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Reverend John T. Enwright papers

 Collection
Identifier: AMN 1087

Collection Overview

The collection contains sermons, speeches, correspondence, organizational records, programs and other items related to the personal life and pastoral work of Reverend John T. Enwright.

The collection is divided into five series:

1. Personal Papers include Enwright's correspondence, financial documents, programs and invitations, and other material related to his non-professional activities and family life.

2. Ministerial Work includes sermons and speeches, correspondence, programming, and administration relating to Enwright's position as pastor of Beecher Memorial United Church of Christ and Plymouth Congregational United Church of Christ. Plymouth Congregational United Church of Christ is heavily represented, and includes materials relating to Enwright's acceptance of the pastorate and transition from New Orleans, Louisiana to Charleston, South Carolina; the construction of a new building and the church's relocation from 41 Pitt Street to 124 Spring Street in Charleston; Sunday services, special programming, and annual anniversary celebrations; and other materials. A significant portion of this series reflects Enwright's involvement in the Congregational Christian Churches and United Church of Christ, as well as the Convention of the South, Southeast Conference, and Georgia-South Carolina Association -- regional bodies within those organizations. These materials relate to the unification of the Congregational Christian Churches and the Evangelical and Reformed Church; meetings, conferences, and conventions; domestic and international missionary work; and social and racial justice, especially through the Board of Homeland Ministries.

3. Civic Involvement represents Enwright's association with a number of community organizations in Charleston, South Carolina. Correspondence, organizational records, and other materials relate to his work with the Shaw Community Center; Young Men's Christian Association (YMCA); Concerned Clergy Committee; Interdenominational Ministerial Alliance; Political Action Committee; National Association for the Advancement of Colored People (NAACP); Economic Opportunity Commission; and Community Organization Federal Credit Union, of which he was co-founder. Materials also document Enwright's involvement in statewide initiatives, such as the South Carolina Council on Human Relations and South Carolina Commission for Farm Workers, Inc.

4. Audio Material includes long-playing (LP) records containing religious music and speeches, sheet music collected throughout Enwright's lifetime, and music used in children's church programs.

5. Publications and Clippings includes publications and newspaper and magazine clippings relating to the interests of Reverend John and Eula Enwright, such as religious and inspirational publications; clippings related to Charelston-area events and people; the deaths of Harry S. Truman and Henry Ford; and 1950s women's advice columns.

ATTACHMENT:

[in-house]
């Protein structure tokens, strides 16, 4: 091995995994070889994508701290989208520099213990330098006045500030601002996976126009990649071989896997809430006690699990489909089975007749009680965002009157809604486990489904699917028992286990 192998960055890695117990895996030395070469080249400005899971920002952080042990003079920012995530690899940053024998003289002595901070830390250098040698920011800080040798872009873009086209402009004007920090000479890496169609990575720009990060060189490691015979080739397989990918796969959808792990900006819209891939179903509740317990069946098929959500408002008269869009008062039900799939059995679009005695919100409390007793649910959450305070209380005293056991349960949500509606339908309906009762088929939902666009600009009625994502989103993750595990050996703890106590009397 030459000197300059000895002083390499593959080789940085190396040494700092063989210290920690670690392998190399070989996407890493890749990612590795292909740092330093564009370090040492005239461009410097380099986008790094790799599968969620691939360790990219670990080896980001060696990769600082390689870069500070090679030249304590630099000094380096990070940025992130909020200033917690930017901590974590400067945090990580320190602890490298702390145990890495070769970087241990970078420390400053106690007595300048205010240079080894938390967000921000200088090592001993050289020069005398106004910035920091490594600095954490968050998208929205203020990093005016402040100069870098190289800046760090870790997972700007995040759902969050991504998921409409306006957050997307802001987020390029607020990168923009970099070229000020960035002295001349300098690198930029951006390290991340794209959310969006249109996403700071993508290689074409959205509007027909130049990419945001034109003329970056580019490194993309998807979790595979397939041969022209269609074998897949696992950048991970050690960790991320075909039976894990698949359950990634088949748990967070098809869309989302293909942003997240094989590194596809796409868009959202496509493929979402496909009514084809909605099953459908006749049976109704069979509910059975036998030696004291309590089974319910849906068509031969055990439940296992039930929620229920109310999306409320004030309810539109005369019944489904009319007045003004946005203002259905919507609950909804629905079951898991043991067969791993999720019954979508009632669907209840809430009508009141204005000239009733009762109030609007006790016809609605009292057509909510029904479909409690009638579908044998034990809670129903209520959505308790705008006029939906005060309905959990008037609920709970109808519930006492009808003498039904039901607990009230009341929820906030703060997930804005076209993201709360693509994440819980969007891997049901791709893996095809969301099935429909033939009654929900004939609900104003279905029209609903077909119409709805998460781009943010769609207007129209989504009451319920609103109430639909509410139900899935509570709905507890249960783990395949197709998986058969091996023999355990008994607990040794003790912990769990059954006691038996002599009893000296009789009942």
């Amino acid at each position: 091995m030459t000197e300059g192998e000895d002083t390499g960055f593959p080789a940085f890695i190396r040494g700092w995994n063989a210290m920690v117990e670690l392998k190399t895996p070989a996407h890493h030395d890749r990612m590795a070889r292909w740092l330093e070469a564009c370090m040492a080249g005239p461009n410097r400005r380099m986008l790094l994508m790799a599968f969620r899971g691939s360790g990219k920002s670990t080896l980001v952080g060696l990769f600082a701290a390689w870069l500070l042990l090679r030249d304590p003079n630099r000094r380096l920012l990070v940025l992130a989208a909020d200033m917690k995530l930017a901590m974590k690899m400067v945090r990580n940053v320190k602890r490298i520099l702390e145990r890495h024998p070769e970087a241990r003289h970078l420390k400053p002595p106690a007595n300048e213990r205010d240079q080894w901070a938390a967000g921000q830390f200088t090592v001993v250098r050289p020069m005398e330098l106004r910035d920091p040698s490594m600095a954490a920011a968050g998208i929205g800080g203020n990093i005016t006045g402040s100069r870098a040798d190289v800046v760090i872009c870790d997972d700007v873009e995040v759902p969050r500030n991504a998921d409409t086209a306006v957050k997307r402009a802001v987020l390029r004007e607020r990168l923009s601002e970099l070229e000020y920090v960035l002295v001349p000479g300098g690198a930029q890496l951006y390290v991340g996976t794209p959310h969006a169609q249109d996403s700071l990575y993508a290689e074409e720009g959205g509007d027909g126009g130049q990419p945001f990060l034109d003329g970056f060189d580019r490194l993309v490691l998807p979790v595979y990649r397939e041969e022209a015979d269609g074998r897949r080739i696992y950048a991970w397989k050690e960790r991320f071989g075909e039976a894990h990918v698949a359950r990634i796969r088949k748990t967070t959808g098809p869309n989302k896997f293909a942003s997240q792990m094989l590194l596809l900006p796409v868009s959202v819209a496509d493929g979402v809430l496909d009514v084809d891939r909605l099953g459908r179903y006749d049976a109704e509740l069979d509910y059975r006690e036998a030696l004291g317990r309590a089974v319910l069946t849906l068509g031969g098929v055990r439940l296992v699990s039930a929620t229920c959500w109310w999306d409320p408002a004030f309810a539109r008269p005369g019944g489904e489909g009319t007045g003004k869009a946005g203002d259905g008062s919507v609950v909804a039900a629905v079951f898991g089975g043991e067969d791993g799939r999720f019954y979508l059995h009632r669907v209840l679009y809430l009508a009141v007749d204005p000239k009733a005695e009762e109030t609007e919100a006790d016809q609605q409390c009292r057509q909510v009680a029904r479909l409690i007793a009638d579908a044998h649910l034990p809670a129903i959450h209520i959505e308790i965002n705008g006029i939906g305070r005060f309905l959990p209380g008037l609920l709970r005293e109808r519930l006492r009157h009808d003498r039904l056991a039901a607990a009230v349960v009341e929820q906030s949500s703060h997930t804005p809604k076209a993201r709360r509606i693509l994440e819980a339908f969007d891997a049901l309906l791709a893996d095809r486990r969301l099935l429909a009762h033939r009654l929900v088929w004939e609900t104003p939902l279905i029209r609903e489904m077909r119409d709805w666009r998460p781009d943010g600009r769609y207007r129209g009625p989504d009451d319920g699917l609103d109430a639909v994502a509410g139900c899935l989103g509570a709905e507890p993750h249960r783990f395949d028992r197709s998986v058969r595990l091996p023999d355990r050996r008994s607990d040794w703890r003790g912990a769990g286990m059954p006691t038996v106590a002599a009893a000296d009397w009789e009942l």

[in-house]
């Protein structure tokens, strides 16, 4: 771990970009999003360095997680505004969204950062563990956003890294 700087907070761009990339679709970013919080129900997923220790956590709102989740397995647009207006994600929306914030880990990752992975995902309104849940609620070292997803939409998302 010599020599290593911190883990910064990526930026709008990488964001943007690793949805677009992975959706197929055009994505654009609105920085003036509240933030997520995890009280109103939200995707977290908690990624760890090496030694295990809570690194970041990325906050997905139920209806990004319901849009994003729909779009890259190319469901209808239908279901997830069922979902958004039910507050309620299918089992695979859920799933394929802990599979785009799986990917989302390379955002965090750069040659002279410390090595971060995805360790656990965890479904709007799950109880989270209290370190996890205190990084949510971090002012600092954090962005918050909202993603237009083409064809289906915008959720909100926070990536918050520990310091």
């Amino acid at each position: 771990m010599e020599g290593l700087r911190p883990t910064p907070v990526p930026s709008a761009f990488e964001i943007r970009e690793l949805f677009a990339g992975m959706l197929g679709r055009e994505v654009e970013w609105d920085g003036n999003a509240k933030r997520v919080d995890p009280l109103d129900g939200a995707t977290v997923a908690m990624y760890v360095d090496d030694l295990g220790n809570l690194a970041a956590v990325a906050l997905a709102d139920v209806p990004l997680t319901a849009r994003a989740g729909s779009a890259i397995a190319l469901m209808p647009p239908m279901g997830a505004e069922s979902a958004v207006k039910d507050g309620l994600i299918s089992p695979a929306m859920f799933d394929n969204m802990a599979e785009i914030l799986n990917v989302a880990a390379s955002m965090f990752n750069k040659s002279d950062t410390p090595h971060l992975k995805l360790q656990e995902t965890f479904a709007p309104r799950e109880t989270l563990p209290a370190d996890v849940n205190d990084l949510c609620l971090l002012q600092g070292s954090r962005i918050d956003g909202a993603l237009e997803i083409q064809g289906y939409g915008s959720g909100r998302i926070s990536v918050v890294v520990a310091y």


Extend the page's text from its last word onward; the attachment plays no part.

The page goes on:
Collection Arrangement 1. Personal Papers, 1935-1975

2. Ministerial Work, 1884-1975

3. Civic Involvement, 1949-1974

4. Audio Material, circa 1960s

5. Publications and Clippings, circa 1940s-1960s

Dates

  • 1884-1975

Creator

Language of Materials

Material is in English

Access Restrictions

No restrictions.

Copyright Notice

The nature of the Avery Research Center's archival holdings means that copyright or other information about restrictions may be difficult or even impossible to determine despite reasonable efforts. The Avery Research Center claims only physical ownership of most archival materials.

The materials from our collections are made available for use in research, teaching, and private study, pursuant to U.S. copyright law. The user must assume full responsibility for any use of the materials, including but not limited to, infringement of copyright and publication rights of reproduced materials. Any materials used for academic research or otherwise should be fully credited with the source.

Reverend John T. Enwright

Reverend John Thomas Enwright (1904-1975), an African American minister, was born in Birmingham, Alabama. He received a Bachelor of Science from Clark College in 1925 and a Bachelor of Divinity from Gammon Theological Seminary in 1932, both in Atlanta, Georgia. In 1929, he married Eula Chatfield. The couple had one child, Florence Enwright Miller. Enwright served the pastorate at the First Congregational Church at the Dorchester Center in McIntosh, Georgia; the First Congregational Church in Greensboro, North Carolina; Beecher Memorial Congregational Church in New Orleans, Louisiana; and Plymouth Congregational United Church of Christ in Charleston, South Carolina.

In 1949, Rev. John Enwright was called to the pastorate at Plymouth Congregational Church (now known as Plymouth Congregational United Church of Christ), where he served until retirement. One of Enwright's largest endeavors was to move the church from its location on Pitt Street northwest in order to attract more members. The new building at 124 Spring Street was dedicated on April 6, 1958.

In 1957, the Congregational Christian Churches and Evangelical and Reformed Church merged to form the United Church of Christ. Enwright was active in both the Congregational Christian Churches and the United Church of Christ, attending conferences and maintaining regular correspondence with professionals from many regions of the United States. In the early 1950s, Enwright served as president of the Convention of the South of the Congregational Christian Churches (known later as the Southeast Conference of the United Church of Christ).